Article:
Groups largely outside of Burbank dominated the money race, with political action committees supporting both successful and unsuccessful candidates far in excess of the amount raised by the candidates directly.
The Sacramento-based Alliance for California Tomorrow spent about $12,000 for mailers and phone banking in support of Tabet's candidacy as of April 3, the latest filing deadline. Meanwhile, the political action committee of the Burbank Teachers Assn. spent about $2,000 on postage and postcards opposing her.
By mid-March, two political action committees of StudentsFirst, led by controversial educator Michelle Rhee, had spent $26,000 on promotional material supporting the campaigns of Tabet and Dobson.
The political action committee of the Burbank Teachers Assn. had sunk $26,479 into the race as of April 3. The group supported Ferguson's campaign from the start, as well as that of Armond Aghakhanian, who failed to move past the primary election.
Ferguson raised $4,485 in direct contributions. He also won the Burbank Teachers Assn. endorsement and that of the Los Angeles Democratic Party, which donated about $2,000 to his campaign.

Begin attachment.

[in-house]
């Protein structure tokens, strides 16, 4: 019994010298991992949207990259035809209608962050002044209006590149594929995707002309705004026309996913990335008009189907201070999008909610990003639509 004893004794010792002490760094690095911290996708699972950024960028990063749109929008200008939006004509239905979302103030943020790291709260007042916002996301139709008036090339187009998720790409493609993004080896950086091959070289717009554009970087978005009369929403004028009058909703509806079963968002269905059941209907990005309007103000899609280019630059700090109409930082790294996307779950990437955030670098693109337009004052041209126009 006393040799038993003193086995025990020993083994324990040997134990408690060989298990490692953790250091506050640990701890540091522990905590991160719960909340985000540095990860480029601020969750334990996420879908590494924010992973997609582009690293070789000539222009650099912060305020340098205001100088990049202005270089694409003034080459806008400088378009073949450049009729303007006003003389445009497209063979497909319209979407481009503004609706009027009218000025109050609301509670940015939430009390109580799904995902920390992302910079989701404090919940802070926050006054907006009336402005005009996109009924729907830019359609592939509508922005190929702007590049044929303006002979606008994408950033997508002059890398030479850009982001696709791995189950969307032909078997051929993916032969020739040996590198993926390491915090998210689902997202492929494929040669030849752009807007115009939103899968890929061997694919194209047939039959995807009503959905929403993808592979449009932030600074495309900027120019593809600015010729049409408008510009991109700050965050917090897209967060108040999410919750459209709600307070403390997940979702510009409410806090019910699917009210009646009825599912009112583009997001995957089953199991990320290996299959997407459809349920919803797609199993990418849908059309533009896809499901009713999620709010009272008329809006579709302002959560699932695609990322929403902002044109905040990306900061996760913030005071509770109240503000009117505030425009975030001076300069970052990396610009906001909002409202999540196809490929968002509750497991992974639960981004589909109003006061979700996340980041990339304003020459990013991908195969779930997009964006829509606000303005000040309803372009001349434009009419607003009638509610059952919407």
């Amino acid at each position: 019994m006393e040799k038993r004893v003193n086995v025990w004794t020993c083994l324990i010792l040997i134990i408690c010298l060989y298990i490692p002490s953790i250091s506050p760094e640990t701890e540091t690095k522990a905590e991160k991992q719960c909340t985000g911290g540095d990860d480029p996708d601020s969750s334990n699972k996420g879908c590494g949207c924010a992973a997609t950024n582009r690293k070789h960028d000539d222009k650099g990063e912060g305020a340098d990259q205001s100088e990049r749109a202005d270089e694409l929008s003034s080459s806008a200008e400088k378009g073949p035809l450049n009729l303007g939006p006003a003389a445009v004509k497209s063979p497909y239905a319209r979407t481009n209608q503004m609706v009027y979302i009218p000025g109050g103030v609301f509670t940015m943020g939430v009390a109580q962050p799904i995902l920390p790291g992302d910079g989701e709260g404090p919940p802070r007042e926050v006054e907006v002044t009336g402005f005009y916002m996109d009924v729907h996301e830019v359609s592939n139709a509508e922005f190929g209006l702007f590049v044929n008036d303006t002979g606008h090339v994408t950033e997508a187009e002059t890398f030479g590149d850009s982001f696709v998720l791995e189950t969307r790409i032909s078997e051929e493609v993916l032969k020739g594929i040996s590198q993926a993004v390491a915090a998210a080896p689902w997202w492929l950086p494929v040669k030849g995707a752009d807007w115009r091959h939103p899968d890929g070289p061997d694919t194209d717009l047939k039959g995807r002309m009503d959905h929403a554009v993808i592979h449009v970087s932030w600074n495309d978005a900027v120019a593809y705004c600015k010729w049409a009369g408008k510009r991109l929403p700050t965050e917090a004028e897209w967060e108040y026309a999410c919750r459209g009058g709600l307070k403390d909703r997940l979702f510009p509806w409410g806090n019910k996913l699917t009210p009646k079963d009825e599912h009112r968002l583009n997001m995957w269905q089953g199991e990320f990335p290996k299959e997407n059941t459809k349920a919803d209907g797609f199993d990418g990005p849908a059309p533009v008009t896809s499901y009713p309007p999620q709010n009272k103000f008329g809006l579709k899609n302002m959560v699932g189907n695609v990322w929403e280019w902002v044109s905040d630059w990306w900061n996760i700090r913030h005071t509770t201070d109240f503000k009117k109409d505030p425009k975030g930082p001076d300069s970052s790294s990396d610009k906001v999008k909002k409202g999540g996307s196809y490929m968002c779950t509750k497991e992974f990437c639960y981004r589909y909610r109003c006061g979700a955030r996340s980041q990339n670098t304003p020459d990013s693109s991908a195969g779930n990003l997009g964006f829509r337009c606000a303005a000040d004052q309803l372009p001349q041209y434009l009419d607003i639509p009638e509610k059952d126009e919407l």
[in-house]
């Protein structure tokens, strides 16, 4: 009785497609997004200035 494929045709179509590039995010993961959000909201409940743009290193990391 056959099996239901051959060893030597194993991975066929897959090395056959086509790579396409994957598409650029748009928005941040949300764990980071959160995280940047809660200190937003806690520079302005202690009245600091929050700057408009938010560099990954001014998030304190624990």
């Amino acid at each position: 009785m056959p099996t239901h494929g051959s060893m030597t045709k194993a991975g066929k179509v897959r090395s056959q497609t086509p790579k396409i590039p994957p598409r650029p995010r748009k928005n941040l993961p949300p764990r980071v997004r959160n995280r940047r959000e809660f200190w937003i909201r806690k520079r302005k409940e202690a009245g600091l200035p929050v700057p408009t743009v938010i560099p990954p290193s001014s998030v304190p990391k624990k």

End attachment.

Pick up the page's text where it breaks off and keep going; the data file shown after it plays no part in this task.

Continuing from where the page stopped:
His third-place finish capped a campaign that, toward the end, got mired by accusations of sign theft by his volunteers.
It marked his second unsuccessful run for the school board, and the end to what he called "a very long campaign."
"Congratulations to Charlene for winning tonight," Ferguson said. "I do wish her all the best because the district faces some really significant challenges."
But he also took a shot at the tens of thousands of dollars spent by outside interests.
"When you really look at what kind of resources that were put into this race, I think that's the travesty of the night," Ferguson said.
Over the next few weeks, Applebaum said he would meet with Tabet to discuss the recently approved $110-million school bond, along with budget issues facing the district.
"I look forward to working cooperatively with Charlene Tabet on the variety of issues facing our children and challenges in the district to provide kids with greater opportunity and access to technology," he said.
Follow Kelly Corrigan on Twitter: @kellymcorrigan